I was super excited to finally come across this cool native plant. This is the sole native begonia to Hawai’i: ‘Aka’aka’awa (Hillebrandia sandwicensis). I personally like to say it in the same cadence as the name of a certain young mongoose in a certain Rudyard Kipling story. This plant is currently only found on Kaua’i, Maui and Molokai. Hillebrand (for whom the plant is named) recorded it once back in the 1880’s on Mt. Ka’ala on O’ahu.
The genetics (Clement, 2004) seem to show that this plant may have quite the story to tell. For ‘Aka’aka’awa maybe the last of its line, one whose unique evolutionary history may stretch back to just after the extinction of the non-avian dinosaurs. Some advertisers have it wrong. Move over cycads… ‘Aka’aka’awa is the true prehistoric plant of Hawai’i.
I’ve mentioned in some of the first posts I did on this blog how plants and animals have persisted here in Hawai’i by hopping down the island chain as new volcanoes emerge. This process has been going on with some regularity for the past 30 million years. So you can have Hawaiian plants and animals that are thought to have arrived in the Hawaiian chain that date from times older than current 8 main Hawaiian islands. For example, Kaua’i is thought to have arisen from the ocean 5-7 mya, yet lobeliads are estimated to have arrived here 18-13 mya (Givnish, 2008).
These arrivals dates are inferred. We don’t have fossil Hawaiian lobeliads from 18-13 mya. Those former high islands are much reduced in size and don’t have many fossiliferous beds. These dates are found by the genetic work. Researchers look at elements of the Hawaiian biota and compared them from their nearest relatives to estimate when they split off from them.
Notice that it is when not where. Let’s keep rolling with the Hawaiian lobeliads. Sometime in the mid Miocene, when giant 10 ft tall carnivorous phorhusrhacid birds and terrestrial sebecid crocodiles still terrorized hapless mammals in South America, the ancestral population of Hawaiian lobeliads became separated from their nearest relatives (possibly the African montane lobeliads). That’s all we know. Any number of things could have happened. This ancestral stock could have landed in New Guinea, then moved onto Kaua’i, and then have all the New Guinea plants go extinct leaving no trace to have the situation today. Possible, but highly unlikely. The most parsimonious theory is that the ancestral Hawaiian lobeliads arrived at the large Hawaiian island of the time (Gardner) and hopped down the chain.
I’m giving all this background to highlight why the situation with Hillebrandia is so weird and special. Begonia is a pantropical genus with around 1,400 different species. Hillebrandia is a monospecific genus only found in Hawai’i. Yet the genetics seems to show that Hillebrandia split off first and then Begonia began radiating. This split is estimated at 51-65 mya.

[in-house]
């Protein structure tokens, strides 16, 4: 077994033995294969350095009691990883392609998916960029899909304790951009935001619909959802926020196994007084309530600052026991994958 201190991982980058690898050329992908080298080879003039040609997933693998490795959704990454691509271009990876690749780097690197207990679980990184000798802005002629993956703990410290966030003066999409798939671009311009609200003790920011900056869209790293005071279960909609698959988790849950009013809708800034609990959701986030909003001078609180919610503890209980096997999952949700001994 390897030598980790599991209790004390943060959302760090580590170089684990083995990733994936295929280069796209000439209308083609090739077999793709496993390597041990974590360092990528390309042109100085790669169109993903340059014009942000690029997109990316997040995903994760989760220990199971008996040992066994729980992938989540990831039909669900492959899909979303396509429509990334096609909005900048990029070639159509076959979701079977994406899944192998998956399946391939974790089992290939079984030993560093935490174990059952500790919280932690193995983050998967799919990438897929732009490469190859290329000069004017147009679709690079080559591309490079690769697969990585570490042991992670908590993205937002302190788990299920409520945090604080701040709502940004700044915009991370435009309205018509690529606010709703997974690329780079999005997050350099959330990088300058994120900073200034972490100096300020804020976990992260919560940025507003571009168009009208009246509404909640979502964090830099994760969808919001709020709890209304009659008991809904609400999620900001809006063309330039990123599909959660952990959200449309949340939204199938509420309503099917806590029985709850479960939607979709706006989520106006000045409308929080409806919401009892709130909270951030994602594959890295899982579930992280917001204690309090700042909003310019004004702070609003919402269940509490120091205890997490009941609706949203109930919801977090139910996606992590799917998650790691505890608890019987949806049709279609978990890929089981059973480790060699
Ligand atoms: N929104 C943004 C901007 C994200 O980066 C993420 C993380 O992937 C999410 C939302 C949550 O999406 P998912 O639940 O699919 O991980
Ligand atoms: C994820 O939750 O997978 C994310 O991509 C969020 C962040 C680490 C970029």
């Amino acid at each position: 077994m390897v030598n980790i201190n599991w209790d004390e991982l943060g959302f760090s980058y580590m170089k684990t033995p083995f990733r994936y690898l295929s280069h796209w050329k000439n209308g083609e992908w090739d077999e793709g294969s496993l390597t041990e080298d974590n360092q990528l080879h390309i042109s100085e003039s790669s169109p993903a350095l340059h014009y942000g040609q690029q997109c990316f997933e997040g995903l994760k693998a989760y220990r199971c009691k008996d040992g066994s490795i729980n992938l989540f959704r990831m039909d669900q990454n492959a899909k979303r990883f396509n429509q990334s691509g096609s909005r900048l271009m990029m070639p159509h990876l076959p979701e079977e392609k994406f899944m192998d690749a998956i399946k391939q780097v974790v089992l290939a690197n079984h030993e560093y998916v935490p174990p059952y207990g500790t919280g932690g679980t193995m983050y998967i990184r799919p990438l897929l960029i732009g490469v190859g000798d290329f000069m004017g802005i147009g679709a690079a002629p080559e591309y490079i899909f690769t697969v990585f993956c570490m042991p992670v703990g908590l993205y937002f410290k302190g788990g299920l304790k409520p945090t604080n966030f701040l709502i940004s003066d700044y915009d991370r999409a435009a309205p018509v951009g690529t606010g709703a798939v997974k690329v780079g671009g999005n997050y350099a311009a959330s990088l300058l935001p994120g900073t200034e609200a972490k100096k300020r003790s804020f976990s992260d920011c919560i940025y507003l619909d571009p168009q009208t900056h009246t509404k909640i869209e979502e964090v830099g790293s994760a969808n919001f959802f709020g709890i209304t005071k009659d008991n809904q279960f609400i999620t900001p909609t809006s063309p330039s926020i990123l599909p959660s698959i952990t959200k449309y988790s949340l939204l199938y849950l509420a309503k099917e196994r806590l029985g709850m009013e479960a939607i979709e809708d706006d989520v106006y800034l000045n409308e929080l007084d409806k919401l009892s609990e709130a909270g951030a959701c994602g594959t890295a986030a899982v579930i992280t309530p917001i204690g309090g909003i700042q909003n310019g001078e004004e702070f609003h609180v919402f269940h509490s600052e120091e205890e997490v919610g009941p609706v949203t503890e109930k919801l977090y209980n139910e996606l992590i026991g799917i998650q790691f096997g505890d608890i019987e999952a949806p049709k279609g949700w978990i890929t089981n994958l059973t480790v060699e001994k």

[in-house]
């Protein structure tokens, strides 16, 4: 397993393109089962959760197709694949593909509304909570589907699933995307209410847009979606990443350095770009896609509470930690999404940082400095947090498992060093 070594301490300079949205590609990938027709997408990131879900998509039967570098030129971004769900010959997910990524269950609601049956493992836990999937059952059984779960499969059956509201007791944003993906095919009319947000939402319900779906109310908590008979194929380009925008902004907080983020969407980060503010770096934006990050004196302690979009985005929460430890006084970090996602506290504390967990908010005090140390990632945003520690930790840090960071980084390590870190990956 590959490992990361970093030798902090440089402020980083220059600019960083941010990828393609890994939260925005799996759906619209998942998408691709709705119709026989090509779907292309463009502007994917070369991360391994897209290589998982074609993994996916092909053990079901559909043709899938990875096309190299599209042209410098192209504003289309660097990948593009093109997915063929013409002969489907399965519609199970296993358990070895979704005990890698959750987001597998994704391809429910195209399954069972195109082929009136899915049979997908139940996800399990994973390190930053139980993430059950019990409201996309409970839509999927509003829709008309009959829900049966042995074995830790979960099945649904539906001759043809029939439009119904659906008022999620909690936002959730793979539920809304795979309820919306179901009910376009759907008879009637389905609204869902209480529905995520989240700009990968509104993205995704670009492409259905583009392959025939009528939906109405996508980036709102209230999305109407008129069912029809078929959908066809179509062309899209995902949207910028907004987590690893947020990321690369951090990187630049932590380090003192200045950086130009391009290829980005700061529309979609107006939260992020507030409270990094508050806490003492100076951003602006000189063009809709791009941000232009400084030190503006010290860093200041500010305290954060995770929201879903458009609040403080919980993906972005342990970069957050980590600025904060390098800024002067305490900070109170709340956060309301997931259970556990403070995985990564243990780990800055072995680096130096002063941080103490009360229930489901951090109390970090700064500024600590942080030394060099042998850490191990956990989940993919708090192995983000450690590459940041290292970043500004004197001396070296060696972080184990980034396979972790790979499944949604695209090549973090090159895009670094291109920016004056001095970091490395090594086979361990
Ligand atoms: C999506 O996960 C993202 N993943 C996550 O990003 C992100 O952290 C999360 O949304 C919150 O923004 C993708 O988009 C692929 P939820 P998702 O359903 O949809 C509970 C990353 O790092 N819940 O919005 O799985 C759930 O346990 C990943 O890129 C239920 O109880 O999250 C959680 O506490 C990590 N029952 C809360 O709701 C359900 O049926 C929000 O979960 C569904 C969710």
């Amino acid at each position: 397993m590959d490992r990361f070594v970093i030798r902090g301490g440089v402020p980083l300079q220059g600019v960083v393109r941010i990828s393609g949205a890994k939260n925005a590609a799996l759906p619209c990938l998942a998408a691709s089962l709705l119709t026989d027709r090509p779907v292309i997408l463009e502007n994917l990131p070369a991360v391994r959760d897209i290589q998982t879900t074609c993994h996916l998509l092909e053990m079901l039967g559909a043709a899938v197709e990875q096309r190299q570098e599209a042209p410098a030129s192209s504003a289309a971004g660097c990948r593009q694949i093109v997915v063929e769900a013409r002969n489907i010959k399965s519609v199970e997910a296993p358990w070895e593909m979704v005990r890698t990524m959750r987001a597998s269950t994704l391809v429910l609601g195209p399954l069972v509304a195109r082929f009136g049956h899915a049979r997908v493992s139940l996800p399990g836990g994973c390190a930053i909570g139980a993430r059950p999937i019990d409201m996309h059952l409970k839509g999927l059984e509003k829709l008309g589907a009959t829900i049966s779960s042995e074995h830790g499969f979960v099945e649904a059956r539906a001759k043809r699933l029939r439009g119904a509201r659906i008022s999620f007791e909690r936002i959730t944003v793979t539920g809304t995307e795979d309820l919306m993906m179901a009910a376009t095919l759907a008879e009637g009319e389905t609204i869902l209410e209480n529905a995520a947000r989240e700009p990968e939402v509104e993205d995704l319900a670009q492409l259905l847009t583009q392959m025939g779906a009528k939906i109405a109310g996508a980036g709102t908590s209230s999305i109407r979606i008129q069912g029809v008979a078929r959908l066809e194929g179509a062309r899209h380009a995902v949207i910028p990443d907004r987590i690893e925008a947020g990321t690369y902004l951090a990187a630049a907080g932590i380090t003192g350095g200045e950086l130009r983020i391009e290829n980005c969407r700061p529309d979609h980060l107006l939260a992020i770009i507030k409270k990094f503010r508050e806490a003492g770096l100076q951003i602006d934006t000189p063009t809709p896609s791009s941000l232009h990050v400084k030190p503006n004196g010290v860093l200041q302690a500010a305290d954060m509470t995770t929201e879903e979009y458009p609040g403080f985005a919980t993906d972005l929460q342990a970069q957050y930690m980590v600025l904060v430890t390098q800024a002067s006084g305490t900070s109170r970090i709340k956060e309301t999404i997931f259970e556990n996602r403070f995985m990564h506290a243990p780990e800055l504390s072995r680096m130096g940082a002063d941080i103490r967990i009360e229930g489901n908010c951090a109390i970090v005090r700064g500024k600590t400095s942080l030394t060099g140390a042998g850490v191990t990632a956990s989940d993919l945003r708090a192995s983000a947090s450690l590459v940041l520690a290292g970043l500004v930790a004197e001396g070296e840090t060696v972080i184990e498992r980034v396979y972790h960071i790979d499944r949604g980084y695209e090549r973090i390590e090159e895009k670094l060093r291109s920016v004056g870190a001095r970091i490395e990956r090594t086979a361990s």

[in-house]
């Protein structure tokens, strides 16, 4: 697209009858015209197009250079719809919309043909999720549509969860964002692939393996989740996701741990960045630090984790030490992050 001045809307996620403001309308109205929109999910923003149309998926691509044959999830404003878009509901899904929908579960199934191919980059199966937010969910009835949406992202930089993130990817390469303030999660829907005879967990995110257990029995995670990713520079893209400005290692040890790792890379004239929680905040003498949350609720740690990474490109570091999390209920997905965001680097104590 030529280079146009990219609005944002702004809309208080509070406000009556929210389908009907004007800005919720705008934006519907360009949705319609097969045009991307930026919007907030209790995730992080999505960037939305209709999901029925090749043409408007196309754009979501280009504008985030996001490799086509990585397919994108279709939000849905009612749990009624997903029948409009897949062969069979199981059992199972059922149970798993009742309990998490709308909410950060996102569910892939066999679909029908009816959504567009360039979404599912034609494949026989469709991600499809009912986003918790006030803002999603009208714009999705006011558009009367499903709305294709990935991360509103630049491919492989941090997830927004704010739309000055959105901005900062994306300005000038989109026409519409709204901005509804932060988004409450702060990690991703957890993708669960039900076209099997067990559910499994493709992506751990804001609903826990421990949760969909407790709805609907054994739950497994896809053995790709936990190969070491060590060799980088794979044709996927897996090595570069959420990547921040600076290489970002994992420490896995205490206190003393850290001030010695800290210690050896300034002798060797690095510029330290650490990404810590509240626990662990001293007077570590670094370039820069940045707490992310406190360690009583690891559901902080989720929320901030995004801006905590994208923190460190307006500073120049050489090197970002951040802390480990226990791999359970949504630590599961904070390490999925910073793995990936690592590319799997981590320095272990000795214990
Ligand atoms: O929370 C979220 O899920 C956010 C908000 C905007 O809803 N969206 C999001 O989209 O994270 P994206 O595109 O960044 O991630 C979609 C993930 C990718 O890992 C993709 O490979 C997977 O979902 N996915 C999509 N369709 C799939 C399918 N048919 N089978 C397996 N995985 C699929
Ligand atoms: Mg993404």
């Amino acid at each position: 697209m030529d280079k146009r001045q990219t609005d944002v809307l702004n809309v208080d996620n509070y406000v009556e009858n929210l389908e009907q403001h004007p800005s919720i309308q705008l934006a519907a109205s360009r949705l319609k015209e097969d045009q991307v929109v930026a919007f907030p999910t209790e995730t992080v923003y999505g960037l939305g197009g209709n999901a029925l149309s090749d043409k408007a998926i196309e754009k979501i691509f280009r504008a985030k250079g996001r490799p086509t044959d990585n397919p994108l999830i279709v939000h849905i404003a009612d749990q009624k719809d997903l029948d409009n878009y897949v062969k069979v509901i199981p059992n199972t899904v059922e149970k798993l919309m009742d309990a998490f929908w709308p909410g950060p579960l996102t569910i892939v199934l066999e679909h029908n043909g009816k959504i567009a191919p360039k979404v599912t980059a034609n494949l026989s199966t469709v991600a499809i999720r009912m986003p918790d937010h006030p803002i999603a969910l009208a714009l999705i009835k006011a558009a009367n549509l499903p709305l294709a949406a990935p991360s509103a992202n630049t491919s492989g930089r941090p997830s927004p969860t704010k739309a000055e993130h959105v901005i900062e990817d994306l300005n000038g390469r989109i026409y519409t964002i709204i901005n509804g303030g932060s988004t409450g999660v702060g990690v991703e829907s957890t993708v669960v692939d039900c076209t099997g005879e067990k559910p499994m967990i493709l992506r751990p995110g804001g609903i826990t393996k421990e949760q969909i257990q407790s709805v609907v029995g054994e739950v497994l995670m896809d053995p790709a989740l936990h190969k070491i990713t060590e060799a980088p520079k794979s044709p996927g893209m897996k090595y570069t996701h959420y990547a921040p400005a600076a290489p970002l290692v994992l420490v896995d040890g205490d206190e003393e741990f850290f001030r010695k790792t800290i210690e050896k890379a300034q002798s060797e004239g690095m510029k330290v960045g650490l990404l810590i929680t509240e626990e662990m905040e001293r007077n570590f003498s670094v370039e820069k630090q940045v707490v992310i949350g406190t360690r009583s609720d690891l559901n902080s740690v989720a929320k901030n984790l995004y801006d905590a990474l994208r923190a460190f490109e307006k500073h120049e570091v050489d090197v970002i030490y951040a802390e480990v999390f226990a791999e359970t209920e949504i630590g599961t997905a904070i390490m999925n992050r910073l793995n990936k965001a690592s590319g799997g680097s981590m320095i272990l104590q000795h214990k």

Possibly 65 MILLION years ago?! Around the time some giant meteor slammed into Mexico and non-avian dinosaurs went extinct, the islands that were forming over the Hawaiian hotspot were the Emperor Seamounts. These are now a group of underwater ridges currently subducting under the Aleutian Trench in the Siberian arctic. Could the ancestral Hillebrandia have arrived in those islands and island hopped roughly the whole Cenozoic? It’s hard to fathom. Plus there was a significant gap between the formation of the last Emperor Seamount island (Koko) and the next large island (Kure) of about 18 million years (Price, 2002). For Hillebrandia to survive all that just in the Central Pacific requires some interesting stochastic events.
However, if Hillebrandia arrived in Hawai’i after the formation of Kure 30 million years ago it begs the obvious question. From the period 65-30 mya, where did Hillebrandia live? It also means that ‘Aka’aka’awa is a relict; all other Hillebrandia species that lived elsewhere have gone extinct. In some ways it was like the situation on Wrangel island. Woolly Mammoths (Mammuthus primigenus) died off in the end Pleistocene extinctions. Except on Wrangel where they persisted for another couple thousand years.
The Hawaiian tuatara. This is the only situation that I know of where Hawai’i serves as a refuge to relict taxa. Perhaps future genetic work will refute this. But for now the evidence shows something awesome happened with the ancestors of ‘Aka’aka’awa. I saw these plants in Koke’e state park on Kaua’i. Here are more pictures for you to ponder the possibilities.
Clement, Wendy L. et al. 2004. Phylogenetic position and biogeography of Hillebrandia sandwicensis (Begoniaceae): a rare Hawaiian relict. American Journal of Botany (pdf)
Price, J. P. & Clague D.A. 2002 How old is the Hawaiian Biota? Geology and Phylogeny suggest a recent divergence. Royal Publishing Society
Givnish, T.J., et al. 2008. Origin, adaptive radiation and diversification of the Hawaiian Lobeliads (Asterales: Campanulaceae) Royal Publishing Society
That’s nuts, I remember seeing these guys upcountry Maui, I figured they were some weird foreign species that was not aggresive enough to be invasive. I never realized they were endemic and had such a long history
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